Community Common Area Maintenance

One of the most desirable amenities that make homeowners choose an HOA community is the presence of common areas. These common areas are managed and maintained by the homeowners association and can provide many uses to the community members.

 

However, one of the most notorious questions that arise within HOA boards is what role they play in the maintenance of common areas.

What is Defined as a Common Area?

Any property within the community that is accessible by community members, with the exception of the property owned by the individual, is considered a common area. The community pool, for example, is considered a common area and so is the sidewalk, roads, and all other areas or items that don’t fall under the definition of separate interests. A separate interest is essentially a piece of property within the association, such as a home or the lot it sits on, that is owned and cared for by the homeowner.

 

The maintenance and management of the common areas is then deemed the responsibility of the HOA board. However, this responsibility can be outsourced to a reputable property management company such as Elite Management Services.

 

Typically, the extent of the board’s responsibility for common area maintenance can be found within the CC&Rs of the association, otherwise known as the Declaration of Covenants, Conditions, and Restrictions. However, should  the HOA find their responsibilities to be unclear or undefined, they can refer to the Ohio Revised Code Section 5312.08(a) for a brief outline of their duties.

§5312.08: Common Elements; Maintenance, Repair, and Replacement

Under the Ohio Revised Code Section 5312.08(a), it states that:

 

Unless otherwise provided by the declaration, the owners association is responsible for reasonable maintenance, repair, and replacement of the common elements, and each owner is responsible for maintenance, repair, and replacement of the owner’s lot and improvements to that lot, including the dwelling unit and the utility lines serving that dwelling unit.”

 

In other words, the HOA is responsible for the general maintenance of the common areas outlined in their bylaws.

 

Not all repairs are the responsibility of the association though. Should a community member damage a common area, they themselves would then be responsible for its repair. This provision can be found in section 5312.08(b):

 

An owner shall permit agents or employees of the owners association and other owners access through the owner’s lot and dwelling unit for the purpose of fulfilling the association’s duties and obligations. Any damage to the common elements, lot, or dwelling unit due to that access is the responsibility of the owner that caused the damage or the owners association if it is responsible for the damage. That owner, or the owners association, is liable for the prompt repair of any damage and, if not repairable, for the value of the damaged property or item as it existed immediately prior to that damage.”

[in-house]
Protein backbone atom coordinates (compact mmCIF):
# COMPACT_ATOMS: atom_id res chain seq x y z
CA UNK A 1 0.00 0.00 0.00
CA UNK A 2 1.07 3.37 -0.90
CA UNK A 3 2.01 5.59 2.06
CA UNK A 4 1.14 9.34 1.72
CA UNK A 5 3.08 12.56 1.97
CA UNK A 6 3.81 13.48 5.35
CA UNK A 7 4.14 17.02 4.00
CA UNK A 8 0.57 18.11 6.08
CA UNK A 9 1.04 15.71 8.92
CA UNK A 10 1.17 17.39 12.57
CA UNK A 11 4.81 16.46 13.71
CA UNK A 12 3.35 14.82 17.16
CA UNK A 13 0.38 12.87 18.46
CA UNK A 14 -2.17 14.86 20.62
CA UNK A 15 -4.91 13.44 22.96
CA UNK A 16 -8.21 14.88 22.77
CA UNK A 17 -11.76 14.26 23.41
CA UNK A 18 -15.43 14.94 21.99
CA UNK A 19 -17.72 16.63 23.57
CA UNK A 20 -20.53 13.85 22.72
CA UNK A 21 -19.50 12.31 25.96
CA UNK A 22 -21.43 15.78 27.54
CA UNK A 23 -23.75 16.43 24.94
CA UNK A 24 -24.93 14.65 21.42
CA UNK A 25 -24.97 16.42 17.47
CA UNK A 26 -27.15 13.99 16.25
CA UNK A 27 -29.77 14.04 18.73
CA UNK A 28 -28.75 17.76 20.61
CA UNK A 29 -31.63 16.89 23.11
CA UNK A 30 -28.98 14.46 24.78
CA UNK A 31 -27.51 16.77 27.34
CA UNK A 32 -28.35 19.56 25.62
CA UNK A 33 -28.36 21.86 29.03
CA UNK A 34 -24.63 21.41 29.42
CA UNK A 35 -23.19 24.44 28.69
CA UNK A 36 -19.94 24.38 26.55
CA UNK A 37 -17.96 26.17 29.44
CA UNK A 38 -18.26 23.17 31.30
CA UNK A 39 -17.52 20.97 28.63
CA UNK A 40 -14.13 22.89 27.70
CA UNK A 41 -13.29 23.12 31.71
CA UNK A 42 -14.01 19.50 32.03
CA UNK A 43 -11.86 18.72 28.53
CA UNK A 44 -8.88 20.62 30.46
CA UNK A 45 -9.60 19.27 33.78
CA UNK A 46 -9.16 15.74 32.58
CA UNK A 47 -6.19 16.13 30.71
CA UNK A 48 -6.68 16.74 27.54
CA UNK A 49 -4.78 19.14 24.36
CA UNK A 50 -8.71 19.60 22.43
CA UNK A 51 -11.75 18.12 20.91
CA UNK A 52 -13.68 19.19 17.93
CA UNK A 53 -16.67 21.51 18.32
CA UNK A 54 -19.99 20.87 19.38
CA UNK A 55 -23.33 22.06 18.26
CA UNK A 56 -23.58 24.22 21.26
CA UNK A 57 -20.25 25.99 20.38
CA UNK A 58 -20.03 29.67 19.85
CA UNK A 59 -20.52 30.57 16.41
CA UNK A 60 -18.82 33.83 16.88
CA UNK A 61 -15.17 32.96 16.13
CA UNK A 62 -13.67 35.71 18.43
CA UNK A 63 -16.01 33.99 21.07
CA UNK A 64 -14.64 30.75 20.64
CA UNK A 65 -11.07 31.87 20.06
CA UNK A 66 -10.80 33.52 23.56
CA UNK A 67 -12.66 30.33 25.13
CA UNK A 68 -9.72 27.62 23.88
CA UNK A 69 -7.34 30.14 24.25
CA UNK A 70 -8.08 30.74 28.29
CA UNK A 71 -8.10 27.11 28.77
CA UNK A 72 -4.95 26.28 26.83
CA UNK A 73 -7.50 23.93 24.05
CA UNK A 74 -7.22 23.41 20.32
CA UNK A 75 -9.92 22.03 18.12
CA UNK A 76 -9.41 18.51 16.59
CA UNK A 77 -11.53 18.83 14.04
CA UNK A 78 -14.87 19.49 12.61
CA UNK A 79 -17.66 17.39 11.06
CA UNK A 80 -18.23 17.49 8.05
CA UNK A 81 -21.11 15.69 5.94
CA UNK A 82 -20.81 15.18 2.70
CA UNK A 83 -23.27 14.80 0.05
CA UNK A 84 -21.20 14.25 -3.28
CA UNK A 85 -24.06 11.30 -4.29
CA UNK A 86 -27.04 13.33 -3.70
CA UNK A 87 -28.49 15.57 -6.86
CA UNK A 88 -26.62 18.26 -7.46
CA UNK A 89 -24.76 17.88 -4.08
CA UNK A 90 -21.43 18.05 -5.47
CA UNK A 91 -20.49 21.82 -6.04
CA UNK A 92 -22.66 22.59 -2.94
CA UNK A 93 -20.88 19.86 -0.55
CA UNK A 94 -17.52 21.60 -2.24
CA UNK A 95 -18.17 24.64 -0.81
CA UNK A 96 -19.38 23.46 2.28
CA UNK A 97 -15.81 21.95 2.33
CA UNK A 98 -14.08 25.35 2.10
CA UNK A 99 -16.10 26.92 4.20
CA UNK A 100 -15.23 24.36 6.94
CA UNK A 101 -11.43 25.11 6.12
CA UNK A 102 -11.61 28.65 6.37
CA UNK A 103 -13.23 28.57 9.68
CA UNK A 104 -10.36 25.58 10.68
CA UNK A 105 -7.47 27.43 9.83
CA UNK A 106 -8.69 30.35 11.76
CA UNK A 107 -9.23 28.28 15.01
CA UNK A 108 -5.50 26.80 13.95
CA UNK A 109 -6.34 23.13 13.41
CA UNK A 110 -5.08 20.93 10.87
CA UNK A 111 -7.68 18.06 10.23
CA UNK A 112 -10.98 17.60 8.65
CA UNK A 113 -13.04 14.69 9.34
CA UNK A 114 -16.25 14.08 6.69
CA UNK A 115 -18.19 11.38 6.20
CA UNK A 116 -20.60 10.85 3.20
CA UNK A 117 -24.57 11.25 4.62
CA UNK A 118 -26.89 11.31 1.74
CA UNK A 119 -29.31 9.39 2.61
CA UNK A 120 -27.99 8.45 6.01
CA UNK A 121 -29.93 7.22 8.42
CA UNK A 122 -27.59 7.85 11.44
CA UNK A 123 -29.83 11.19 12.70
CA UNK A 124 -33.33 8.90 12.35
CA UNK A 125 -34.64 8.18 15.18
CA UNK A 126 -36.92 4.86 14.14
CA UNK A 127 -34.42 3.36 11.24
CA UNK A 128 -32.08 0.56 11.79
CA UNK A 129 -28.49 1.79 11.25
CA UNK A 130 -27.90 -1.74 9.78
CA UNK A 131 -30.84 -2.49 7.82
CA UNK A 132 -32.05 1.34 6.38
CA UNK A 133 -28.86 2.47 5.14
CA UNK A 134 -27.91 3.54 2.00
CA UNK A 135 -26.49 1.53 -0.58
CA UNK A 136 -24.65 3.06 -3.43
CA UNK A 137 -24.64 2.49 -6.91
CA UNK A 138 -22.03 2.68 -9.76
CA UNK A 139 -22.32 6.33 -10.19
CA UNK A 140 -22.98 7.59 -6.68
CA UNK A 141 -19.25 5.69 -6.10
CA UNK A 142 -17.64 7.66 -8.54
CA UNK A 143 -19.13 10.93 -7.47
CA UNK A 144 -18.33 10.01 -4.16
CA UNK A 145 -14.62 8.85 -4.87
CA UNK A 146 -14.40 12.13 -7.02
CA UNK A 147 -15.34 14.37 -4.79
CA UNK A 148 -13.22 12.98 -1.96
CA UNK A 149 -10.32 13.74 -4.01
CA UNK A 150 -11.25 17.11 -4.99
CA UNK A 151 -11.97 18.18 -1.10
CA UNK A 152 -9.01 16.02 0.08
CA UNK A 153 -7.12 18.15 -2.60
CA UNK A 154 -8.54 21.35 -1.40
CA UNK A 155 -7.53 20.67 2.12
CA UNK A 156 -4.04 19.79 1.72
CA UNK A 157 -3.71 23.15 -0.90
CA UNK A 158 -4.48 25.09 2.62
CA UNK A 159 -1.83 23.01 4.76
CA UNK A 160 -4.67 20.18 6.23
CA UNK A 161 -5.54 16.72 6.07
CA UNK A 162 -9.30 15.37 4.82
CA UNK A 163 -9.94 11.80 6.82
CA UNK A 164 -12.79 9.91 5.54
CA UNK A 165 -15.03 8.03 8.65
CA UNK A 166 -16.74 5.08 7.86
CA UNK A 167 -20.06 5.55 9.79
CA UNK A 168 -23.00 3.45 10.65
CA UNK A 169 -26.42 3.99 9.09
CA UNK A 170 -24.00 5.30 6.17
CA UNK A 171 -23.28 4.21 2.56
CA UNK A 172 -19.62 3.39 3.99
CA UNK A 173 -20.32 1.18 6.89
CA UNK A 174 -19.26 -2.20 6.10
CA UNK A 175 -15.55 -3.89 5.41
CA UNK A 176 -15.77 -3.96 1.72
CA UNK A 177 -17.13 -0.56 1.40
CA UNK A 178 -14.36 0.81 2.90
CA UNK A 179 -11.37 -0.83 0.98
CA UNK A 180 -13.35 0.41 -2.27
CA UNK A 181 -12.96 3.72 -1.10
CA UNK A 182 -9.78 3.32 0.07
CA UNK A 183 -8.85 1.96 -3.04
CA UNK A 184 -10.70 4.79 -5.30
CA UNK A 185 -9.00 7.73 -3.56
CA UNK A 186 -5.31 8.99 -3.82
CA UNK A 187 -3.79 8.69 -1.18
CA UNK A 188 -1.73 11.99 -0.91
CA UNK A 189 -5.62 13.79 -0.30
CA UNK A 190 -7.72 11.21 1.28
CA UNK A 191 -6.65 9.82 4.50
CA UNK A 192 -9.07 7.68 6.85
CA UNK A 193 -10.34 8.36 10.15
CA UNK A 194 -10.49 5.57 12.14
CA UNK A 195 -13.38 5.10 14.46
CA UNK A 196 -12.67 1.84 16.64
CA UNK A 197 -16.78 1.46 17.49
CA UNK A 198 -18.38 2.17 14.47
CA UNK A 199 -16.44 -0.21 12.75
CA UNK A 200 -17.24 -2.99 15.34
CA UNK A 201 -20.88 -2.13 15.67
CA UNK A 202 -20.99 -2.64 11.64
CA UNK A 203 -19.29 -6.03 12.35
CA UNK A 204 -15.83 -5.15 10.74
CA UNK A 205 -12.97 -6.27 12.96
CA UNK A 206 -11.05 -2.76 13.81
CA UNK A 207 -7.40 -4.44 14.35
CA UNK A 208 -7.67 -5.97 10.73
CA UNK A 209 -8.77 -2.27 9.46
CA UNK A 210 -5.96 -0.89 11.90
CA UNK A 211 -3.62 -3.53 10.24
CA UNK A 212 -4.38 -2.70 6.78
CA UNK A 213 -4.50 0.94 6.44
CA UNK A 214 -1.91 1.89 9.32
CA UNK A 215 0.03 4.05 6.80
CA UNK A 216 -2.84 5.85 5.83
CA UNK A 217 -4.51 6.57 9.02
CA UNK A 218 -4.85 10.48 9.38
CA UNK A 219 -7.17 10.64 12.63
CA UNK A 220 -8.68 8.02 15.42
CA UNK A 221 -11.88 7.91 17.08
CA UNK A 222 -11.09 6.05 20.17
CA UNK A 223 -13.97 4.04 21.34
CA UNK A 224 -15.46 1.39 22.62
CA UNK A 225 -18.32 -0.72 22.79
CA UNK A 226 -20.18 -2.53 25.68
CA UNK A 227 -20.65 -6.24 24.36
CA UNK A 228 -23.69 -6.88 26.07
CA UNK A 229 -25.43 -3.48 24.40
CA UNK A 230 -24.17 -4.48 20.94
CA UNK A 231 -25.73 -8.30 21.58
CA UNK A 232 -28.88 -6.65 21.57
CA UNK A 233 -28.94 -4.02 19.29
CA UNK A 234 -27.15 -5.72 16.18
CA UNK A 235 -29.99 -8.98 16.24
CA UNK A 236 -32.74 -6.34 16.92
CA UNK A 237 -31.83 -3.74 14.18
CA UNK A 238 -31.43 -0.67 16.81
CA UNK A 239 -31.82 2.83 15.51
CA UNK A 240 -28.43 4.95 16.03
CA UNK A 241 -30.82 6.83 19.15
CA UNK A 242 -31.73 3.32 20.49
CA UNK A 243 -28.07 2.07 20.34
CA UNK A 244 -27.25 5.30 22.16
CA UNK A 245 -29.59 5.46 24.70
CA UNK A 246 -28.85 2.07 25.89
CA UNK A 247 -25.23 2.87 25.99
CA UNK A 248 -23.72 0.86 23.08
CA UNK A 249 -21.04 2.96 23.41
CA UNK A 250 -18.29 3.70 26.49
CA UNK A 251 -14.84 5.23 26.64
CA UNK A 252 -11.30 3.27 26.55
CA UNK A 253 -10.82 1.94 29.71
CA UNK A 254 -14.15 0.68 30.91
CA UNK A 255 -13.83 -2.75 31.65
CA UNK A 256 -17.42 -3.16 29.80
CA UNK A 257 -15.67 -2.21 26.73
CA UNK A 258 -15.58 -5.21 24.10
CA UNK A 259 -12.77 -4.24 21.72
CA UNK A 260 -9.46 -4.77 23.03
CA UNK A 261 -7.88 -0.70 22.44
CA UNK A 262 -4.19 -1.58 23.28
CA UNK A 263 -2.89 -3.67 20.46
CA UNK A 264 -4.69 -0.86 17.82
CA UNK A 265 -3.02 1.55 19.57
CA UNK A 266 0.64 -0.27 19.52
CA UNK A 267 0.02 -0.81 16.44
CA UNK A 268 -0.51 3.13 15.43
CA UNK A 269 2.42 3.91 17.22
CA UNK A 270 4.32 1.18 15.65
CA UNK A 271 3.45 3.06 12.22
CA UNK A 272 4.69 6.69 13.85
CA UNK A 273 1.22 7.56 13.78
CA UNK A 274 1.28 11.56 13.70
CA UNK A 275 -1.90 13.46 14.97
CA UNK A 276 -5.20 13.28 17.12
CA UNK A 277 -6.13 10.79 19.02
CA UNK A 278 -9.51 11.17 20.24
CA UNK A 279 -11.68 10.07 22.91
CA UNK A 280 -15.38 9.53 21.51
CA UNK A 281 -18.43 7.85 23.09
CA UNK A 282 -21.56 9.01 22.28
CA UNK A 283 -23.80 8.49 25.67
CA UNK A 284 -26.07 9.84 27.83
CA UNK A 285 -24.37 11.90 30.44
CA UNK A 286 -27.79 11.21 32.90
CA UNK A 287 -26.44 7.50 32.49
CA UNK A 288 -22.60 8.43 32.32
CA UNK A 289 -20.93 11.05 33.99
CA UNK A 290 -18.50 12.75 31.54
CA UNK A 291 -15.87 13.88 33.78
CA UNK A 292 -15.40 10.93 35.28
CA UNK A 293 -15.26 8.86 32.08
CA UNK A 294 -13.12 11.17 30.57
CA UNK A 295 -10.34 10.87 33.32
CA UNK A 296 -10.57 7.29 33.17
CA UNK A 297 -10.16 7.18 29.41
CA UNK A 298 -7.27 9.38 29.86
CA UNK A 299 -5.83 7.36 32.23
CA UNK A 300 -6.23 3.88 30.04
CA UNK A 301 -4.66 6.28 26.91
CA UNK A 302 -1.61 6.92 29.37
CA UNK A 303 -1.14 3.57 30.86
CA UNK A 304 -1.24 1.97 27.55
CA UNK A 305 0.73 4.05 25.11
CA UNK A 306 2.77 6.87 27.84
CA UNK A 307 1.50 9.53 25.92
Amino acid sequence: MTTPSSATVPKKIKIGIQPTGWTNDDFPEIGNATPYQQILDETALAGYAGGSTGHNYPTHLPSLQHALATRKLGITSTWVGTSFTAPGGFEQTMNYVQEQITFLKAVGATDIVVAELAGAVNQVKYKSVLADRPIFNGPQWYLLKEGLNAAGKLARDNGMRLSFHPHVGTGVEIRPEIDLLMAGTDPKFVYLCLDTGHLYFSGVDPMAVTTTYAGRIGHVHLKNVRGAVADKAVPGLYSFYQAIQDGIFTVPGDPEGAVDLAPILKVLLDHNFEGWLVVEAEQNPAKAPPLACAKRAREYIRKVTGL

This section also states that any damage to a separate interest caused by the association is their responsibility.

Examples of Common Area Maintenance

In most associations, the board handles the basic repairs and maintenance of common areas. This might include actions such as:

  • Ensuring the operation of any heating or cooling elements
  • Replacing any lights or light fixtures
  • Installing new windows should the former ones become compromised
  • Repairing the clubhouse roof
  • Maintaining/repairing elevators
  • Keeping the community pool and surrounding area maintained
  • Landscaping common grounds such as parks and trails
  • Replacing or repairing fitness equipment in the community center

 

These are just a few examples and may or may not be performed by all associations. Certain associations may provide more in terms of repair, replacement, or maintenance of the common areas.

How is Maintenance Paid For?

One of the major responsibilities of an HOA board is to maintain the community common areas, another is to budget for these expenditures. That means the board has to first collect the funds needed, which usually take the form of association fees. A large portion of maintaining the community common areas is create an annual budget that allocates funds for certain maintenance, as well as any unplanned repairs that may arise. Budgeting for these types of expenses can complex, which often leads to a lack of funds for major repairs that pop up down the road. Board members can therefore hire a management company to handle their accounting and financials, including the collection of funds.

 

Should an HOA board fail to meet their obligatory responsibilities for maintaining common areas, there are a few actions that can be taken. At the annual board elections meeting, new officers can be elected who feel they might do a better job. Often a more simple and effective solution is to contact Elite Management Services, who can then assume the responsibility for maintaining the common areas.

 

If you’re an HOA board member who finds the maintenance of community common areas to be severely lacking, request a proposal from EMS today.